“We were inadvertently incentivising large, unwieldy IT projects that would last many years and not deliver value to customers until the end,” Wells says. 

    The Digital Innovation Fund has established a framework for funding projects quarterly, while also allowing for digital projects to be assessed against each other and prioritised according to direct customer value and the extent to which they meet the government’s objectives.

    In a departure from its previous modus operandi, the NSW government now specifically encourages agile and iterative approaches to project delivery, seeking to create value early and continuously while developing solutions and assets that can be reused across the state.  

    Currently more than one million licence applications are received, processed and approved by the state government every year.

    “Through the Digital Restart Fund, we’ve built a solution that is increasing the ease and speed with which customers can apply, renew and use their licences, allowing regulators to use data to better monitor and enforce licensing requirements,” Wells notes. This already includes drivers licences and the aforementioned white card for working on construction sites, with more to follow including real estate and property licences.  

    Digital State

    Wells recognised the importance of bringing together all department CIOs and their tech teams across the NSW state government to collaborate on addressing the challenges ahead.

    “We’re working between government departments like never before, especially when it comes to developing solutions that can be reused,” he says.

    A key focus has been ‘state digital assets’; the platforms or services that are used by multiple government agencies.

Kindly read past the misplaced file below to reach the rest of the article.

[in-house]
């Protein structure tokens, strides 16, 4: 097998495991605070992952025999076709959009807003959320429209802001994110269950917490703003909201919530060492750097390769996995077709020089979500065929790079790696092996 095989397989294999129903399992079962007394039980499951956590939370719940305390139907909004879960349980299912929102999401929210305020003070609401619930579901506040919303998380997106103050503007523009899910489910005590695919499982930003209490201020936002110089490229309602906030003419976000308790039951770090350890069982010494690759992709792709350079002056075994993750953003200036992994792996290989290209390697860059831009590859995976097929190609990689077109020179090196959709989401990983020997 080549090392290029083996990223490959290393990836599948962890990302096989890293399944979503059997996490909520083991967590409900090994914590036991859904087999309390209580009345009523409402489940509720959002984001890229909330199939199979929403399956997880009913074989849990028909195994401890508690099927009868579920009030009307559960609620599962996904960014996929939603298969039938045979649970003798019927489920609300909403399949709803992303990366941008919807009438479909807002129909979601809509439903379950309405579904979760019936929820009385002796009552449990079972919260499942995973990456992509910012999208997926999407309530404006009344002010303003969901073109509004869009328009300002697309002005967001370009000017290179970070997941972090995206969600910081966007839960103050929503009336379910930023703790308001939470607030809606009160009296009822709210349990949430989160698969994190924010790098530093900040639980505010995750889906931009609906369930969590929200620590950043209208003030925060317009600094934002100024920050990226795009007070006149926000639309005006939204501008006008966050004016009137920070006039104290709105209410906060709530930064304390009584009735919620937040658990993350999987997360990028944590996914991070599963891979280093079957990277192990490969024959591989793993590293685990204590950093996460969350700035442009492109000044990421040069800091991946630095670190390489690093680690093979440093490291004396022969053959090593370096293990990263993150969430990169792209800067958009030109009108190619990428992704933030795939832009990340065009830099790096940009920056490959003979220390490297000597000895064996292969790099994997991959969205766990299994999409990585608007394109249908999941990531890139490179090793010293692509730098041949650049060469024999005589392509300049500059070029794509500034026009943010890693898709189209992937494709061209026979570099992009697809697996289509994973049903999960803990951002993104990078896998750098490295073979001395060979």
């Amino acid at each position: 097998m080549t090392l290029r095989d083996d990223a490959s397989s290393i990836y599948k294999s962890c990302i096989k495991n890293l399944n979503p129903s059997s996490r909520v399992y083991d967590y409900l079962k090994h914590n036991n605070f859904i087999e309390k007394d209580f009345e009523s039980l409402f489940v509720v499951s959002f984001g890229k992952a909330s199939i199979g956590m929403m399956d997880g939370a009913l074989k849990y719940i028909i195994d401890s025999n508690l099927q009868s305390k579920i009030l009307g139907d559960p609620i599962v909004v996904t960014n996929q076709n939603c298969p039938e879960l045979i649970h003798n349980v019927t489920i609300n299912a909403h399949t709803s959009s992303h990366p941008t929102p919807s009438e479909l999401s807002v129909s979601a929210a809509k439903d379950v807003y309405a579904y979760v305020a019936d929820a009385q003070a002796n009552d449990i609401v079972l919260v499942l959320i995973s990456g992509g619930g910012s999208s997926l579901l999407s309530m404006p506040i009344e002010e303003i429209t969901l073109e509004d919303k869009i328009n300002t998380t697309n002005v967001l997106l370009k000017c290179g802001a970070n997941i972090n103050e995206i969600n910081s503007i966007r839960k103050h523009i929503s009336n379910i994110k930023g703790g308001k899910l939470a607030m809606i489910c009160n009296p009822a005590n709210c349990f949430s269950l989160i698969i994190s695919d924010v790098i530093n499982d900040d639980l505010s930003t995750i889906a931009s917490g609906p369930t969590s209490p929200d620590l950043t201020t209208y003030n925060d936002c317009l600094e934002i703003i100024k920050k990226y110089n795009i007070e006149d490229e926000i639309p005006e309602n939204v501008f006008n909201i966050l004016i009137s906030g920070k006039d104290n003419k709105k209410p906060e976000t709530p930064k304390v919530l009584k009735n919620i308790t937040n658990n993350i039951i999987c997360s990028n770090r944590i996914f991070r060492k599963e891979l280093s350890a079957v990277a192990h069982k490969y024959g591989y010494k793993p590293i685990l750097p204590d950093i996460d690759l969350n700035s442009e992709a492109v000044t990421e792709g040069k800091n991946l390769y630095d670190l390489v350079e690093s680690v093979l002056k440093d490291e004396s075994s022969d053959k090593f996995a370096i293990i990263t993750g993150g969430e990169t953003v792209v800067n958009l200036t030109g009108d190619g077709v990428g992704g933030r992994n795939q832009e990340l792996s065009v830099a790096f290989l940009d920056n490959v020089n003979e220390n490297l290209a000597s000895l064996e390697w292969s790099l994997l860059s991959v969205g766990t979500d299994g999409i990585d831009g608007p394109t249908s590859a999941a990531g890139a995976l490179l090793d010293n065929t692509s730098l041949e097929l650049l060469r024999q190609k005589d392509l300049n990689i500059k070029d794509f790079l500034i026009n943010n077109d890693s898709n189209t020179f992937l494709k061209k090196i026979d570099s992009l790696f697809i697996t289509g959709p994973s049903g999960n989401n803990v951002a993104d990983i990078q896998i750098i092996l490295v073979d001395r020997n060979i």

In working with all of the CIOs and their teams reporting to him, Wells has sought to have everyone think about digital infrastructure in the same way as physical infrastructure. He says this has helped shift the broader narrative about IT as being “inconvenient, expensive and intermittent capital expenditure on computers to embedding digital into the very business of government and service delivery”.

    Wells has also presided over the creation of ‘digital bootcamps’, which has helped NSW Government staff outside of IT expand their capabilities by gaining transferable skills in the areas of digital design and development. 

    And of course, the pandemic with its accompanying lockdown restrictions has elevated the role – and perceptions – of technology as a critical enabler.

    “In our current environment of lockdowns across NSW, the importance of building connections and focusing on employee’s wellbeing is a top priority and technology plays a pivotal role in connecting our most important asset, our people,” Wells says.

    “Our business is focused on ensuring that our workplace is both inclusive and accessible, regardless of ability or circumstances. Everyone has a part to play in accessibility, from preparing documents or hosting meetings to service content and design.”

    David Binning